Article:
HYSTERICAL TALES FROM ASIA AND ELSEWHERE
A story in the Times of India that an unnamed 65 year-old (or in some reports a 62 or 68 year-old) man staying at an Ashram in India died after suffering chest pains on a night out at the cinema to see the Conjuring 2 in Tiruvannamalai Town, South West India, on Thursday, 16 June 2016 swiftly went round the world.
Soon after it was claimed that his body had vanished….a detail which might boost one’s scepticism or sense of horror, depending on one’s point of view.
Meanwhile, social media networks, particularly in Indonesia have been sharing Conjuring 2 related items, including a film clip of a person supposedly possessed by after seeing the film. In fact, it was an item posted in 2013 and like all such other claims has to be treated with caution until some prima facie evidence or corroboration is produced.
Claims circulate of strange images on steamy mirrors after seeing The Conjuring 2
Images have also been claimed as appearing on steamy mirrors in Singapore after seeing the film. One cinema-goer, Damian Ng Yih Leong has posted on Facebook images of a cross which appeared on a steamed up mirror in his hotel room – attributed to The Conjuring 2. However, a cleaning cloth rather than an exorcism might be advisable if encountering such a phenomenon.
These sorts of stories resemble those that circulated over forty years ago following the release of The Exorcist (1973) in the UK and North America, although so far no cinema has called in a minister to bless it, or claimed poltergeist effects have erupted in the toilets (audiences are a little more hardened in the Western world than in the 1970s). Similar reactions occurred in the 1930s with the stage version of Dracula in the 1930s, according to Bram Stoker biographer Harry Ludlam (see A Biography of Dracula: The Life Story of Bram Stoker (1962)).
Presuming the story from India to be accurate, it raises the possibility of dying of fright. This phenomenon is not fiction, though little studied and even less understood. There is anecdotal evidence of individuals ‘dying of fright’ found in many countries (numerous languages have an expression equivalent to ‘scared to death’) and many jurisdictions impose legal liability when death is occasioned by way of nervous shock.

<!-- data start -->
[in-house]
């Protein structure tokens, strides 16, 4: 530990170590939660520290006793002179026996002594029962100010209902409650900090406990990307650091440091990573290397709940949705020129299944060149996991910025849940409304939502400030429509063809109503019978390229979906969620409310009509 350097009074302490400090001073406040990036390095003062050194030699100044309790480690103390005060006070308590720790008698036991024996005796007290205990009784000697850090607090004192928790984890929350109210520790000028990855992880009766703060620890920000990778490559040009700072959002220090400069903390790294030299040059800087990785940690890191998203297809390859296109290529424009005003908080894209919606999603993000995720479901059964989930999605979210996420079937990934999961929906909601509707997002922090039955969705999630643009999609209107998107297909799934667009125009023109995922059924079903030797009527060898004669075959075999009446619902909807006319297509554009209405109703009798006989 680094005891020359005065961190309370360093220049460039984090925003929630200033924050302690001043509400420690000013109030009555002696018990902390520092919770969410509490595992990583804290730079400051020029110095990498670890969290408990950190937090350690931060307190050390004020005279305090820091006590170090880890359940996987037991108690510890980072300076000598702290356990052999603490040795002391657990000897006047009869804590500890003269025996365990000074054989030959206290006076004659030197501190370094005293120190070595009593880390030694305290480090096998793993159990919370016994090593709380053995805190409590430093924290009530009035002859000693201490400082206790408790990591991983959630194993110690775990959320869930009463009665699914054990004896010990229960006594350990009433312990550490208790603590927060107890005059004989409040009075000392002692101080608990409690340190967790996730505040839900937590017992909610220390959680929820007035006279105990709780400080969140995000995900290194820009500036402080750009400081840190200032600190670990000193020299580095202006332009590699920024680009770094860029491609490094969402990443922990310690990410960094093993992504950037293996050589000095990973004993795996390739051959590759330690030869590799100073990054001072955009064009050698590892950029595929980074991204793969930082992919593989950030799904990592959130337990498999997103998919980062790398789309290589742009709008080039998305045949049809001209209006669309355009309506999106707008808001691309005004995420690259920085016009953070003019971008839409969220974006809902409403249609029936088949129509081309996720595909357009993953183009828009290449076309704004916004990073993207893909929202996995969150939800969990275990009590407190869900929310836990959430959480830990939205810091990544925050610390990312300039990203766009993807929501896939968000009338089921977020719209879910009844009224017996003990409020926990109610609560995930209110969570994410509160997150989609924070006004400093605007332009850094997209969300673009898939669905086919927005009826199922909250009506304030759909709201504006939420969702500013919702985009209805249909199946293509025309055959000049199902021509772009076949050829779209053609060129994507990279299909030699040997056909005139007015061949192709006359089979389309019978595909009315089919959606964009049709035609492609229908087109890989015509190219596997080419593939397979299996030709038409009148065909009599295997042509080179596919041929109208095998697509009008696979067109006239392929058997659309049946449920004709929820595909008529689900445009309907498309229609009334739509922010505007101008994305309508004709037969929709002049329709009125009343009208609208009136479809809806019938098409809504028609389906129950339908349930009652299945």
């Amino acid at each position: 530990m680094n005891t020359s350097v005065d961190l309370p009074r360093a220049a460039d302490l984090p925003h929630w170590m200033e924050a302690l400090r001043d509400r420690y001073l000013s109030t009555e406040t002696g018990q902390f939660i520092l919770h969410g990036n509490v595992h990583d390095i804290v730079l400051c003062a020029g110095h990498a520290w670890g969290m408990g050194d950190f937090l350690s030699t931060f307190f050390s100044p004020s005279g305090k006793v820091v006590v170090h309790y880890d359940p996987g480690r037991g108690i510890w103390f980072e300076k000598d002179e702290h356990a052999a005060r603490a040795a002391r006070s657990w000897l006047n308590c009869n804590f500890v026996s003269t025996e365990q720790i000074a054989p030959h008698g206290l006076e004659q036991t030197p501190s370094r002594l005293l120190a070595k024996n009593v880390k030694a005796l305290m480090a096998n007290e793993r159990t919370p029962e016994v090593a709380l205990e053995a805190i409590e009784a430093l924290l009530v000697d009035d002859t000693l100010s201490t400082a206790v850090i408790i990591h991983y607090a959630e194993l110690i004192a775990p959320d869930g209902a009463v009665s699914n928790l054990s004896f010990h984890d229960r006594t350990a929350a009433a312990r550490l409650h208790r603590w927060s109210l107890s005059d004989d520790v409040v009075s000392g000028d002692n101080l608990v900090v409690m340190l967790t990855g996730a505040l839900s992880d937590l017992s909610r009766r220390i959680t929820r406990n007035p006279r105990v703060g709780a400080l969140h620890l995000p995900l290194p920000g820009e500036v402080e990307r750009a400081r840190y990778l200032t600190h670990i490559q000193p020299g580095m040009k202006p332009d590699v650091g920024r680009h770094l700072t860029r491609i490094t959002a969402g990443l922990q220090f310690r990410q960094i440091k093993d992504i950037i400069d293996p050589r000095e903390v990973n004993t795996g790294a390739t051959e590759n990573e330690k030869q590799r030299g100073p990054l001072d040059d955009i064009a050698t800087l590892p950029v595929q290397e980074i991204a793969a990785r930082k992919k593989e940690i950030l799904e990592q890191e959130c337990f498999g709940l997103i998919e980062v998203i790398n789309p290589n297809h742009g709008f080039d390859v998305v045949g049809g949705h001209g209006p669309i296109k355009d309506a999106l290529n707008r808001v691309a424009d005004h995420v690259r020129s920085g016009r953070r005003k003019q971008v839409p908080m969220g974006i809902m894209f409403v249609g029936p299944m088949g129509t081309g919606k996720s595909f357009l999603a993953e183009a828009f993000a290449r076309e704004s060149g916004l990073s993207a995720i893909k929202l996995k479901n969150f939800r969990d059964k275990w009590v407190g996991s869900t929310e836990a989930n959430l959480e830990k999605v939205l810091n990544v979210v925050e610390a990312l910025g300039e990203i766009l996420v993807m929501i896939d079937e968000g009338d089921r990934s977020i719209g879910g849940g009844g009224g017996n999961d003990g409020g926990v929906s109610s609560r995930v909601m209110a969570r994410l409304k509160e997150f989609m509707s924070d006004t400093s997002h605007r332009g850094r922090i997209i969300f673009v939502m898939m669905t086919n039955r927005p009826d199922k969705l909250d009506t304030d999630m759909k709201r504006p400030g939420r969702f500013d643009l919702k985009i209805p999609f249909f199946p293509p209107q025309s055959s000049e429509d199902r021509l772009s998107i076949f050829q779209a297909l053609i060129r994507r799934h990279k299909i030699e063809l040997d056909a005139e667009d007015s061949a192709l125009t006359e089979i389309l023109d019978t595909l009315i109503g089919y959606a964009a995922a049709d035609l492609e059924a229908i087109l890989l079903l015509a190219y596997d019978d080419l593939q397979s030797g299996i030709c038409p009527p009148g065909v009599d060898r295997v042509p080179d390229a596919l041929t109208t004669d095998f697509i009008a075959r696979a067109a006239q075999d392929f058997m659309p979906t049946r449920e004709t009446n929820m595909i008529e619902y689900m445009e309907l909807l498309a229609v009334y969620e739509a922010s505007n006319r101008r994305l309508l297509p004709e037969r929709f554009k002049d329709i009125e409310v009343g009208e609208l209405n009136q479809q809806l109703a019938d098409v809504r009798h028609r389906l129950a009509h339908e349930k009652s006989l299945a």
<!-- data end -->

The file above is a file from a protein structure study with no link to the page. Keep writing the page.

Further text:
A ghostly bear reputedly scared a sentry to death at the Tower of London in 1816
There are scattered stories of people expiring after seeing ghosts (for example a guardsman at the Tower of London who reputedly saw a phantom bear in 1816) but none reach the standards of evidence required by scientific psychical research. However, such a phenomenon might explain folkloric traditions of ghosts which are fatal to see or encounter, or which bode ill for the witness. More cogent evidence exists for the power of suggestion – often based on a perceived or imagined supernatural threat such as a curse or hex – triggering a fatal collapse (see Scared To Death (1967) by Dr J.C. Barker). One physiological effect arising from extreme fright may be the triggering of a fatal reaction in the heart. This has been recognised in a judicial context (see Murdie, Alan and Bardens, Dennis. (2003) ‘Scared to Death’ in New Law Journal 153 (7093): 1- 3).
A similarity between war-time ‘shell-shock’ cases and alleged possession states was noted by British psychiatrist Dr William Sargent.
Studies into the effects of extreme stimulation on the mind and nervous system caused by fear or anxiety were conducted in both the First and Second World Wars, with medical and psychiatric investigations into ‘shell shock’ and combat stress amongst servicemen. Research in World War II led to a series of studies undertaken by the British psychiatrist Dr William Sargent (1907-1988) drawing parallels between the symptoms shown by servicemen and trance, possession and mystical states found in religious and ritual activities (Sargent, William, Battle for the Mind (1957) and The Mind Possessed (1973).